Last week, on 16 July, I went to yet another event in Rothamsted’s contribution to the International Year of Soils.
There were two speakers, Richard D. Bardgett and Penny Hirsch, and their talks were complementary: the (relatively) big stuff, soil animals and fungi, and the small stuff, bacteria, both natural and agricultural soils, and soils in Britain and abroad. I hope that their presentations will become available on the Rothamsted website because they were full of fascinating details and references, and I didn’t manage to make notes of all of it. There was a fair bit of time for questions and discussion at the end – I’ve got notes of 13 questions – but what they both had to share with us was so fascinating we could have had a discussion that lasted all day and all night.
So here are a few of the things I found most interesting.
Richard Bardgett works mostly on soil in natural systems and in different countries around the world. He talked about research by Maria Tsiafouli and others, who found that intensive agriculture reduces soil biodiversity across Europe, in the United Kindom, Sweden, Czechoslovakia and Greece. The same pattern repeated itself in all four countries: as intensification increased, there were fewer species and fewer types of species. Franciska de Vries and others found that reduced soil biomass and biodiversity meant more carbon and nitrogen lost from the land. One important finding is that more complex soil communities are better able to withstand and to recover from environmental change – they can act as buffers.
Penny Hirsch talked about the work of her group at Rothamsted, mostly on bacteria in agricultural soils, and how cultivation, fertilisers, livestock, and harvesting all affect soil biodiversity. She started with a photo of a perfume that smells of wet soil (it’s from the United States, where perhaps they need to get out more and get the real thing) and told us that it’s a bacterium, Streptomyces coelicolor, that produces the damp soil smell (it’s a compound that’s been named ‘geosmin’). Soil bacteria also produce other important compounds, such as antibiotics, because they’re all competing with each other for the relatively limited food supplies. Many soil bacteria can’t be cultivated (yet?) but those that can are grown in agar in Petri dishes with nutrients that are diluted ten or even a hundred times by comparison with what would be used to culture the bacteria from human guts.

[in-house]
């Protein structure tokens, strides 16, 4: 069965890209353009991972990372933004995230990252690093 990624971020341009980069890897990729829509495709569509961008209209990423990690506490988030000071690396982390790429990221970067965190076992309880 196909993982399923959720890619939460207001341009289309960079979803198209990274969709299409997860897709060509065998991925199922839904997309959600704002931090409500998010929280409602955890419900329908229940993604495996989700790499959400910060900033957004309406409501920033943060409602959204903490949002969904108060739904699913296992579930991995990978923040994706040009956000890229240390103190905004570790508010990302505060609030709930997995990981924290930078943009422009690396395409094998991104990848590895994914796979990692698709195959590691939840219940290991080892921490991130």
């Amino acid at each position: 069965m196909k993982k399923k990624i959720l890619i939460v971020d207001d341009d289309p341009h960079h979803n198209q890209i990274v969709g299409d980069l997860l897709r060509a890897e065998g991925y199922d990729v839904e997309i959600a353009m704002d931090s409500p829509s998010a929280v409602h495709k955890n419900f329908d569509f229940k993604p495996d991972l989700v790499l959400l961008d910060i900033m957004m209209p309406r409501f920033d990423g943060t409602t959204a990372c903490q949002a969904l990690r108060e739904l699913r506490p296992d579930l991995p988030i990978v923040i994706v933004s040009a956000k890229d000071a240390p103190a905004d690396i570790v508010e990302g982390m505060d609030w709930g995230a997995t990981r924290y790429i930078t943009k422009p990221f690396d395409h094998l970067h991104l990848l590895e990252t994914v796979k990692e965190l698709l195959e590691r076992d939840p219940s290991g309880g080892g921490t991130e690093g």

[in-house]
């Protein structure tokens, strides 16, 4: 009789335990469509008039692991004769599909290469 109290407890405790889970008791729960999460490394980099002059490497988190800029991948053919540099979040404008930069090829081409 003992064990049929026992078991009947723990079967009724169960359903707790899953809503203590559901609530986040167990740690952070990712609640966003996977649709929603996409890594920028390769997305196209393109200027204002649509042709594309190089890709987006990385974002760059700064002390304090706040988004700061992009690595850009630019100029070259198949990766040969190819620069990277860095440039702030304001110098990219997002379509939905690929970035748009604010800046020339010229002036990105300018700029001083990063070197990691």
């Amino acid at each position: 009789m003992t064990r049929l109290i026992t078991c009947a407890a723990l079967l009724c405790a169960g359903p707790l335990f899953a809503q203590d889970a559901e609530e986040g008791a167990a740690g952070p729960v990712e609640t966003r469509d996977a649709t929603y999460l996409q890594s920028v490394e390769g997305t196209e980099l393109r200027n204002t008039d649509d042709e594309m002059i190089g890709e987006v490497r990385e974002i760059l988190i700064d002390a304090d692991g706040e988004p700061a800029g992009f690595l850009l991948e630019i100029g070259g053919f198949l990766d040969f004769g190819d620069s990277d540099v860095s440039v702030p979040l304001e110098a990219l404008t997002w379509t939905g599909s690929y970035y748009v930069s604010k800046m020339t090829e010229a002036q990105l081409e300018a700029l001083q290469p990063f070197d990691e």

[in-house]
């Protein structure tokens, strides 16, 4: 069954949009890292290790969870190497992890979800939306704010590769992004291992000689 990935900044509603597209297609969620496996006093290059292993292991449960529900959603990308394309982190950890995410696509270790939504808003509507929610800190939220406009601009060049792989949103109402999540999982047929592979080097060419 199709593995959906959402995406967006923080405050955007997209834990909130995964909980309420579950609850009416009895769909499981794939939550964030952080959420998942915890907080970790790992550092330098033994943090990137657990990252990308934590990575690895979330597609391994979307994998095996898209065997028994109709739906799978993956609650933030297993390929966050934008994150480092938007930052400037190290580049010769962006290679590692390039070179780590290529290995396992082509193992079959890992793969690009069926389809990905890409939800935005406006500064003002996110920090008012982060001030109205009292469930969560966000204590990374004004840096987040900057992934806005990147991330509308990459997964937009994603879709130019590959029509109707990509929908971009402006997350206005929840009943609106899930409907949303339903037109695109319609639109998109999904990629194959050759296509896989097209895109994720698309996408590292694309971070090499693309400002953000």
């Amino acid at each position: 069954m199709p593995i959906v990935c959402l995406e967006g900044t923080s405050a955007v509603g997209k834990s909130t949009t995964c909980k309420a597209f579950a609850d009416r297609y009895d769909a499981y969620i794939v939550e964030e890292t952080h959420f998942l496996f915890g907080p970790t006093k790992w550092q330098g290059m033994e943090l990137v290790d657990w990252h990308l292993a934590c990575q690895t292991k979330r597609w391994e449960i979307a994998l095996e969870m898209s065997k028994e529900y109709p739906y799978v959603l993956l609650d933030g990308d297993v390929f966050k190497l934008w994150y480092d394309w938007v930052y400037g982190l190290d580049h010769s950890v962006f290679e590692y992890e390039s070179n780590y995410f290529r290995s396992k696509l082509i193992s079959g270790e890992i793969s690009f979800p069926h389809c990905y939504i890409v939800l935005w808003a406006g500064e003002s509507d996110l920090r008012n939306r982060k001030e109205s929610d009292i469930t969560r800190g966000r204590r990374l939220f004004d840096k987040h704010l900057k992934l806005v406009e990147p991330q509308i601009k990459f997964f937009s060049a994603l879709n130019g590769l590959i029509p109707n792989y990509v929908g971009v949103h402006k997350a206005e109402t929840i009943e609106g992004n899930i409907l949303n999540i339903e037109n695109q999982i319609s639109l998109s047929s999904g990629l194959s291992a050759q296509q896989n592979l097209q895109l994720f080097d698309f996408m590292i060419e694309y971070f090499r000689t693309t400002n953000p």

One of the questions from the audience was whether it was worthwhile inoculating soil with particular organisms. Penny Hirsch said it can be done for rhizobial bacteria and mycorrhizal fungi by coating seed, but it’s hard to do something similar with other species, and not much point anyway: things that look good in labs may not be much help in the field because they can’t compete with the wild species. Richard Bardgett agreed and said that it’s better to work with what’s there.
Richard Bardgett also talked about research by Cameron Wagg and others, who found that if they reduced the number of species in soil, that led to fewer plant species above ground, less decomposition of dead plant matter (‘litter’), and less nutrient cycling, but leaching of minerals such as phosphate increased. So we need biodiversity below ground as much as we need it above ground.
Penny Hirsch said the same thing – but the other way round. There are more bacteria, and more other species, in the soil below grassland than in the soil below arable, and more below arable than below fallow soil containing no plants at all.
So there’s feedback, a vicious or virtuous cycle: the more plants we allow on our land, the better for soil biodiversity; and the better the soil biodiversity, the better for the plants and for the land and therefore the better for us, too.